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#SummerofFUV Music Guide

Essential Songwriters

Essential Songwriters

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What motivates or makes a great songwriter? What is the process of transforming a feeling, a phrase, or a melody into a fully-formed song?

“Songwriting is a very mysterious process,” Tracy Chapman once said. “It feels like creating something from nothing. It’s something I don’t feel like I really control.”

A certain alchemy also inexplicably draws a listener to a song. Determining the music that soundtracks our lives is a deeply personal choice, one that begins when we're children and defines who we are as teenagers and young adults. Whether you've found solace in Paul Westerberg, PJ Harvey, or Public Enemy — or all three — there's a reason why the intersection of lyric, hook, melody, and message elicits a heartfelt response. We look to songwriters to make sense of our state of mind, reeling from joy to despair and back again. One of the great treats of our FUV Live sessions is getting the chance to understand that intimate bridge between inspiration and song.

As FUV celebrates Essential Songwriters during our 2018 Spring Membership Drive, we realize that every songwriter is essential to someone. As you tell us who your Essential Songwriters might be this week — and support the radio station you love — the FUV on-air staff has chosen some of the songwriters whom we personally treasure and revere. Yes, we had to leave a lot of folks off our lists!

Skip down to: Rita Houston | Corny O'Connell | Carmel Holt | Dennis Elsas | Alisa Ali | Darren DeVivo | Russ Borris | Sarah Wardrop | Eric Holland | Paul Cavalconte | Kara Manning | John Platt | Bob Sherman | Essential Songwriters playlist


 

Rita Houston

FUV Program Director, Host of The Whole Wide World

Stevie Wonder
His songs are a huge part of the fabric of my life. I feel like we've grown up together and shared joys and troubles together.
Listen: "Knocks Me Off My Feet"

Iron & Wine
Sam Beam writes songs with such range, from stark acoustic to fully fleshed out epics, but they all have heart and poetry at the center.
Listen: "Baby Center Stage"

Citizen Cope
I think Clarence Greenwood is a deep genius and his fans know it. His songs live in the big moments of our lives. A hundred years from now, people will still be listening to his music.
Listen: "One Lovely Day"

David Bowie
Each album is whole new chapter with Bowie. As a songwriter he never stayed in one place, right up until his last album.
Listen: "Five Years"

k.d. lang
Her masterful songwriting often gets overlooked in the grandness of her vocals, but her songwriting is personal, diverse, lyrically rich, and endlessly interesting.
Listen: "Outside Myself"

 

Corny O'Connell

FUV Morning Host

Nick Lowe
I first became aware of Nick Lowe as the guy who wrote Elvis Costello's hit "(What's So Funny 'Bout) Peace, Love and Understanding," then much later I was smitten by the songs on the 1994 release, The Impossible Bird.
Listen: "The Beast in Me"

Joe Jackson
It's either the romantic cynic in me, or the cynical romantic, that Joe Jackson's songwriting speaks to.
Listen: "Fools in Love"

Lucinda Williams
I found the songs on Lucinda Williams' Sweet Old World to be like chicken soup for the soul.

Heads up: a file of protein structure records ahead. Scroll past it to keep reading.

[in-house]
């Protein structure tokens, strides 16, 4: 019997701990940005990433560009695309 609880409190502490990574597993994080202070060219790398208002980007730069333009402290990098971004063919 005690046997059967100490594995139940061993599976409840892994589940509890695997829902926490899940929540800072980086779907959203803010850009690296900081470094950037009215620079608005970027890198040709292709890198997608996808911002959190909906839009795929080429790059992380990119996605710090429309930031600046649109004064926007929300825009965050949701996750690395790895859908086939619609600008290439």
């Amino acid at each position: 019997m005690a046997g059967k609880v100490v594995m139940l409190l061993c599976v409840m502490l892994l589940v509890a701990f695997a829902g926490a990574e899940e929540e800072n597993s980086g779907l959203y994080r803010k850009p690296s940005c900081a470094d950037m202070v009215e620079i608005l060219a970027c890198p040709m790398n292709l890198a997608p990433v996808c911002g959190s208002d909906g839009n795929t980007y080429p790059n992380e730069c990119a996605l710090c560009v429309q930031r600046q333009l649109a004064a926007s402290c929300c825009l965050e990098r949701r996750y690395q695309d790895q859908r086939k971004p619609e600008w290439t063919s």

Listen: "Sweet Old World"

Mick Jagger and Keith Richards
There's a lot to like about the Rolling Stones and, in particular for me, the songwriting of Jagger and Richards has stood the test of time.
Listen: "Wild Horses"

Richard Shindell
There is none better than Richard Shindell at using a few well-chosen lyrics to get an emotional reaction out of me.
Listen: "You Stay Here"

 

Carmel Holt

Assistant Music Director, FUV Midday Host

Neil Young
He has always been my gold-standard when it comes to songwriting, because he always writes the raw and tender truth, whether it be about the environment, love, social and political issues, or his own life. He is both uncompromising and poetic.
Listen: "Cortez the Killer"

Joni Mitchell
She's impossible to sum up in a sentence; I would have different things to say about each musical phase Joni has had. But if I had to sum up why she is important to me, it would be this: she was the first artist I discovered as a teenager who made me want to write songs, long before I discovered that she had inspired countless others to do the same.
Listen: "Ladies of the Canyon"

Laura Marling
Though she is only in her twenties, Laura possesses the strength and wisdom of a woman who has lived lifetimes. When I listen to her songs, I find that I hang on every word.
Listen: "Master Hunter"

Wilco's Jeff Tweedy
Like Neil and Joni, Jeff’s writing is, stylistically, hugely varied — from twang to rock and from loud and noisy artrock to folksy campfire fare. But across the board, his introspective lyrics pierce through, and always hit me square in the heart and, at times, the gut.
Listen: "Impossible Germany"

Neko Case
I need a T-shirt that says, “Neko Case is my spirit animal." Her lyrics are as unique and powerful as her voice; they're rich in imagery of nature. Her songs are gothic and haunting, sometimes biting, sometimes sweet, full of stories and characters that feel both fabled and true.
Listen: "The Pharaohs"


 

Dennis Elsas

FUV Afternoon Host

Bruce Springsteen
I feel like we've been traveling together for a long time.
Listen: "Thunder Road"

Neil Young